Toyota partners with NVIDIA to create the future of autonomous vehicles
NVIDIA's Drive Constellation and Safety Force Field platforms put road safety first
NVIDIA is extending its relationship with Toyota to bring self-driving vehicles safely to the road.
The GPU giant announced that Toyota Research Institute-Advanced Development (TRI-AD) is the first customer of its autonomous vehicle simulation platform Drive Constellation.
Originally unveiled last year, Constellation is a cloud-based platform that enables car companies to clock up million of miles on virtual roads, mapping out a range of scenarios from a routine journey to hazardous driving conditions.
Drive Constellation is comprised of two servers: Constellation Simulator, which uses NVIDIA GPUs to run software called Drive Sim and generate a virtual world to feed into the virtual car's sensors; and Constellation Vehicle, which processes the simulated sensor data thanks to the Drive AGX in-car computer.
On stage at the GTC 2019 keynote, NVIDIA CEO Jensen Huang showcased Constellation's scalability and ability to perform seamless driving tests in the cloud. Constellation will be available to developers anywhere in the world, who'll be able to submit their own scenarios to the platform's data centres then see the results for themselves. This large-scale validation capability means years of testing will be completed in a fraction of the time.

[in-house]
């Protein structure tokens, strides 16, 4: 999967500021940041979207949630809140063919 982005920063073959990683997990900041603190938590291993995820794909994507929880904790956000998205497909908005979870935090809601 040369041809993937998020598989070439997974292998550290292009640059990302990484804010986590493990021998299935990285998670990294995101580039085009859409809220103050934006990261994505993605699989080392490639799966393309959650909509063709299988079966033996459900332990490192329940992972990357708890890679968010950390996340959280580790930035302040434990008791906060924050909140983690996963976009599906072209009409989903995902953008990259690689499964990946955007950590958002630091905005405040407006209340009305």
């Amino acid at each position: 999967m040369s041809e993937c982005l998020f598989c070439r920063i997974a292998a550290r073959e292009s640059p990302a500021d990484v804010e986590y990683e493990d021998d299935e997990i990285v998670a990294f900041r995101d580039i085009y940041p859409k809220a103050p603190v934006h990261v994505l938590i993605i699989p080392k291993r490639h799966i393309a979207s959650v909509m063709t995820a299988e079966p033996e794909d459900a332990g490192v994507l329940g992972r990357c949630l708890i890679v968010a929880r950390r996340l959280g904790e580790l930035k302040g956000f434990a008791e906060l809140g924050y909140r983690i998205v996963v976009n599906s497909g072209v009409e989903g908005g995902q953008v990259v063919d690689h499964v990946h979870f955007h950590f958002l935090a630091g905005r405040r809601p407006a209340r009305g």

"Self-driving vehicles for everyday use and commercial applications in countless industries will soon be commonplace," Huang said. "Everything that moves will be autonomous. Producing all these vehicles at scale will require a connected collaboration for all elements of the system. Our relationship with TRI-AD and TRI is a model for that collaboration."
NVIDIA's platform will now be used end-to-end by Toyota for training deep neural networks, testing, validation and deployment of its self-driving cars.
The infinite driving scenarios we encounter means that AI, deep learning in particular, will become key to autonomous vehicles safely navigating our roads. To that end, NVIDIA also used GTC 2019 to announce a new addition to its driving software suite Safety Force Field (SFF).
Described by Huang as a "safety cocoon", SFF takes in sensor data and determines what the self-driving vehicle needs to do in order to protect itself, its occupants and other road users. SFF uses mathematical zero-collision verifications to achieve road safety, and has been tested in simulations that would be too dangerous for the real world.
"By removing human error from the driving equation, we can prevent the vast majority of collisions and minimise the impact of those that do occur," said David Nister, NVIDIA's vice president of autonomous driving software.
"SFF is mathematically designed such that autonomous vehicles equipped with SFF will, like magnets that repel each other, keep themselves out of harm's way and not contribute to unsafe situations."
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